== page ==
My Resolution named Millie

I’ve never been into the resolution thing. Making a resolution once a year to stop doing something, start doing something, do something a different way, change my outlook, change my attitude, change my hair, change my mind, look inward, look outward, look to the future, remember the past, fix things, move things, move me, seems to do nothing but distract from what I really need to attention to now.

I got a puppy right before Christmas. I named her Millie. It’s the first puppy I’ve had since I raised one for Guiding Eyes for the Blind back in 1996. Honestly, is there anything better than a new Christmas. I mean, it’s the perfect time to show off this bit of fluff that has taken over your life and captured your heart. 

Millie is my New Year’s resolution. She asks for nothing but to feel safe and warm, looks to me as her favorite thing to snuggle and is a perfect barometer for how my day is going. As I plow through a mound of paperwork, piled up through an incredibly busy fall and early winter season, a 7 pound puppy is lying at my feet with her head on my slipper. Crush. What paper. It’s a new perspective.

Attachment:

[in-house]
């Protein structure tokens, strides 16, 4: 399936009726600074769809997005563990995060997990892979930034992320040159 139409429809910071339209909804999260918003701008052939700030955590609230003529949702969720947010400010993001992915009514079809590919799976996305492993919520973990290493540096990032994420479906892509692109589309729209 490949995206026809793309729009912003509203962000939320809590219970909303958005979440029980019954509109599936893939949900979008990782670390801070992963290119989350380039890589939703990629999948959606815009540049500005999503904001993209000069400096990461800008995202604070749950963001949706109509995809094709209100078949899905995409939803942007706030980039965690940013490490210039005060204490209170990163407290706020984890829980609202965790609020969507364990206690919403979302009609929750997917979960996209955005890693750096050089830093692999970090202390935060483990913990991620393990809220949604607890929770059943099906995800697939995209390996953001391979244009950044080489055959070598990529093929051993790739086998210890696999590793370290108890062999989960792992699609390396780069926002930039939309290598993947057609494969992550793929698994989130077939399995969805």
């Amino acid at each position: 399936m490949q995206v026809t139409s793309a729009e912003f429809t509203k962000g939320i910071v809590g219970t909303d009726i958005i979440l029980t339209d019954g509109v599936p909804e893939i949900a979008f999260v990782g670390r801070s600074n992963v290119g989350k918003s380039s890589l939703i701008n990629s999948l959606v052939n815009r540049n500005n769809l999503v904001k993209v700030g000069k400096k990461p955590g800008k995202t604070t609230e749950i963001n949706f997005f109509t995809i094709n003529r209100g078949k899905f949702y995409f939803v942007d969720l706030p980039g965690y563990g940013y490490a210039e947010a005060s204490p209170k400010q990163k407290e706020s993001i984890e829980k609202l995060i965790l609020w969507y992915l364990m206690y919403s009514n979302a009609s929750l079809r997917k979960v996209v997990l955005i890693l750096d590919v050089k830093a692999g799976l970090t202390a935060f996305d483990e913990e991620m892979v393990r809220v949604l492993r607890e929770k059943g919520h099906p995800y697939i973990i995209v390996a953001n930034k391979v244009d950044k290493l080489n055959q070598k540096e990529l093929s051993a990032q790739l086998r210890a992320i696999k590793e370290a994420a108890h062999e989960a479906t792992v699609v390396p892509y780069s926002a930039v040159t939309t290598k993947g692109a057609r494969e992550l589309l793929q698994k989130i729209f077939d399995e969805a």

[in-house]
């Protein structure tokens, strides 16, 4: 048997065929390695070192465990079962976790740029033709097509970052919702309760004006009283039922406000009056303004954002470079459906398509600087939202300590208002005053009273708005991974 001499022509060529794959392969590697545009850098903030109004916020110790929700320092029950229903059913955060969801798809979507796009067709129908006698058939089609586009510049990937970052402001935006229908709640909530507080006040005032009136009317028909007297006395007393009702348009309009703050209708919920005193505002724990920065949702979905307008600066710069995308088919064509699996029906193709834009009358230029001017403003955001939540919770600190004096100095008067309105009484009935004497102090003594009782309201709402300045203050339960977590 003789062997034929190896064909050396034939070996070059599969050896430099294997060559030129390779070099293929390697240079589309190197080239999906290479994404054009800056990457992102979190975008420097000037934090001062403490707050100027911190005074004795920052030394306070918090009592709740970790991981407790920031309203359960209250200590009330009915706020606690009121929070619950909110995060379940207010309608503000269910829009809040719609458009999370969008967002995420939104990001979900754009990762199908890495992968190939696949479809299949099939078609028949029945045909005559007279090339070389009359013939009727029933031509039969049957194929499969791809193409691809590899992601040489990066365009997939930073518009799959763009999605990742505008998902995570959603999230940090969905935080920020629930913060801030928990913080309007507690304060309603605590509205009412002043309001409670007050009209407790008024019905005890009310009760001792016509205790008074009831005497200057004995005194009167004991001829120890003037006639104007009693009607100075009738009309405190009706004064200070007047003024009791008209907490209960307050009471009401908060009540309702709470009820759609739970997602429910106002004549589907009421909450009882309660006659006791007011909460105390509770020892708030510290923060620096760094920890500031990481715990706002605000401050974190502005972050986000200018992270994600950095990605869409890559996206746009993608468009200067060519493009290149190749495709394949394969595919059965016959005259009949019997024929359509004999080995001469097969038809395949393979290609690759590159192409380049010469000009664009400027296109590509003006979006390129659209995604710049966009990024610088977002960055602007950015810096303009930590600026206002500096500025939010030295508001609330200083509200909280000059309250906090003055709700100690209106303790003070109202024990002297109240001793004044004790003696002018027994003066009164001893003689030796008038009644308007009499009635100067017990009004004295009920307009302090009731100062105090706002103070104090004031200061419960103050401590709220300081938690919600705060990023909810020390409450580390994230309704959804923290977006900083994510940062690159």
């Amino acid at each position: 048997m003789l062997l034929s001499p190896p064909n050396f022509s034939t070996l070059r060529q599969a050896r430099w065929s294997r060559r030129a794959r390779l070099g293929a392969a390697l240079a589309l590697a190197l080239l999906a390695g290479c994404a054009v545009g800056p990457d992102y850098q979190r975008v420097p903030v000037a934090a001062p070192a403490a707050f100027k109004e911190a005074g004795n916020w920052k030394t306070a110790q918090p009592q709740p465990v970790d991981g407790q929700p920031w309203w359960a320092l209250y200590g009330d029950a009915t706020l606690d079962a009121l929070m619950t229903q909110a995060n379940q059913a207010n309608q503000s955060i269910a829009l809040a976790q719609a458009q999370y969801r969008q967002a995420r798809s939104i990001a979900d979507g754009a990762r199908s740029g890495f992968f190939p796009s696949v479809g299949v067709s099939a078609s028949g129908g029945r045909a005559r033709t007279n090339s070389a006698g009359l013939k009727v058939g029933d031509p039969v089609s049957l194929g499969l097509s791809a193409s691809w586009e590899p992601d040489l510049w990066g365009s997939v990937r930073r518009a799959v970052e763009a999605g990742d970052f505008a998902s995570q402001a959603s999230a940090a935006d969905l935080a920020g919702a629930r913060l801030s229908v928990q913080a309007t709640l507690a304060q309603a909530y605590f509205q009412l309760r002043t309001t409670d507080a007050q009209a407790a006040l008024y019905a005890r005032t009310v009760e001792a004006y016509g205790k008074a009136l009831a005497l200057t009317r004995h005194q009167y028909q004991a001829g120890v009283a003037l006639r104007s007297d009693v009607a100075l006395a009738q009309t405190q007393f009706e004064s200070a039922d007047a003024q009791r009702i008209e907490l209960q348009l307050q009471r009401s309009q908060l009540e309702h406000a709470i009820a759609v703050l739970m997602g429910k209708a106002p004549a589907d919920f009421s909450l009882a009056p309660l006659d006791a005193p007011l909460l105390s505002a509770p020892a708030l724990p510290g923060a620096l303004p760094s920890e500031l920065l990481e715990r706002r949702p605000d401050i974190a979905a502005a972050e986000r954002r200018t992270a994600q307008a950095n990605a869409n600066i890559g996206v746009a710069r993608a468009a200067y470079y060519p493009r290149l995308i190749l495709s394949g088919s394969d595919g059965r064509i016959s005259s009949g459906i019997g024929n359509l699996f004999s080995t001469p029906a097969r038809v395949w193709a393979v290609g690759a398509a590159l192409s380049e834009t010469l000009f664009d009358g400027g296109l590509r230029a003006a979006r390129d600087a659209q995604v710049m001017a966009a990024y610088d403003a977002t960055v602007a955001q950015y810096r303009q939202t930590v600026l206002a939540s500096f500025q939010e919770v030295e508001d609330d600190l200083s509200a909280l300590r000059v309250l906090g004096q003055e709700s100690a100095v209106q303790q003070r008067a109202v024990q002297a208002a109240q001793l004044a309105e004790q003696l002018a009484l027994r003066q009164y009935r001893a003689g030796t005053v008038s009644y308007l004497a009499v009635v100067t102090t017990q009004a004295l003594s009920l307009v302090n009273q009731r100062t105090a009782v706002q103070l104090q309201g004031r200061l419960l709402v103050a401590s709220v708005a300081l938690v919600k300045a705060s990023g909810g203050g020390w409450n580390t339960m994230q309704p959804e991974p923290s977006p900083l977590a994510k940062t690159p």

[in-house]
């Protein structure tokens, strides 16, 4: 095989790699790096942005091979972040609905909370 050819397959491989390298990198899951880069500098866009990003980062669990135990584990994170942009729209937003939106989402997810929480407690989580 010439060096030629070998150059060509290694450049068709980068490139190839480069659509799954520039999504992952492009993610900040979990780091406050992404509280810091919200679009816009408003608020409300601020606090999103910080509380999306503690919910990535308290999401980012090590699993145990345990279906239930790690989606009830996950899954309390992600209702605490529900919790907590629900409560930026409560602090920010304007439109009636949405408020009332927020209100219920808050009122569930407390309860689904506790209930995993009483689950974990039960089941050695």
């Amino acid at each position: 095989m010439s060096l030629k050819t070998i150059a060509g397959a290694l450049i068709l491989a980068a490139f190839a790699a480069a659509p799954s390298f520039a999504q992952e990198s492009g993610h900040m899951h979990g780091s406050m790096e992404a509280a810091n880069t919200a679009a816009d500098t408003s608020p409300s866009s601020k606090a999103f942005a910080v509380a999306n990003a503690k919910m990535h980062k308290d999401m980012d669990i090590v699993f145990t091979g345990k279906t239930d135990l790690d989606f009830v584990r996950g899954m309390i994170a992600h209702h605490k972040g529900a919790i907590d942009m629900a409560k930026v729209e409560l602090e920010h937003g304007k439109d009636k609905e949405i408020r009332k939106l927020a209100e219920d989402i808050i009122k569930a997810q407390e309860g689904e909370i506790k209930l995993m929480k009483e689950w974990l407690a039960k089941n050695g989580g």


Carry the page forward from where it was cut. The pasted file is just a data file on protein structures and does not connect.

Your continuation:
Whatever resolutions I may have thought were a good idea have vanished. My resolve has been reduced to being present with this tiny creature who will grow way too quickly, focusing on savoring the magic of her. I call her Magic Millie because her mere presence has the ability to remind me that there is nothing, no paperwork, no chore, no seeming challenge more important. It’s a lesson I can apply to everything.

January is always an interesting time on the farm. Mostly, it’s a time for rest. Living on Maine’s midcoast, summer is the busiest season. For those of us who farm, it’s fall days that are never ending. This year, October brought early snow and cold. We were all caught up short. Fences not mended, mowing not finished, crops lost to early frost. Fishermen felt the crunch too, catching them off guard with high winds, cold temps and lost days to retrieve traps and wind down for the season. Now, in January, warm fires and early nights bring relief.

Winter. Quiet. I take Millie out into the cold, dark night before we crawl in to bed on our buffalo plaid flannel sheets and while I wait for her, I’m looking up into a clear, brilliantly lit starry sky. Oh look, there’s the big dipper! I wonder what that big bright one is, is it a planet or a star. I’ll have to look it up. 

Thanks Millie, for showing me the best resolutions come when you least expect them and in amazingly unexpected ways. 







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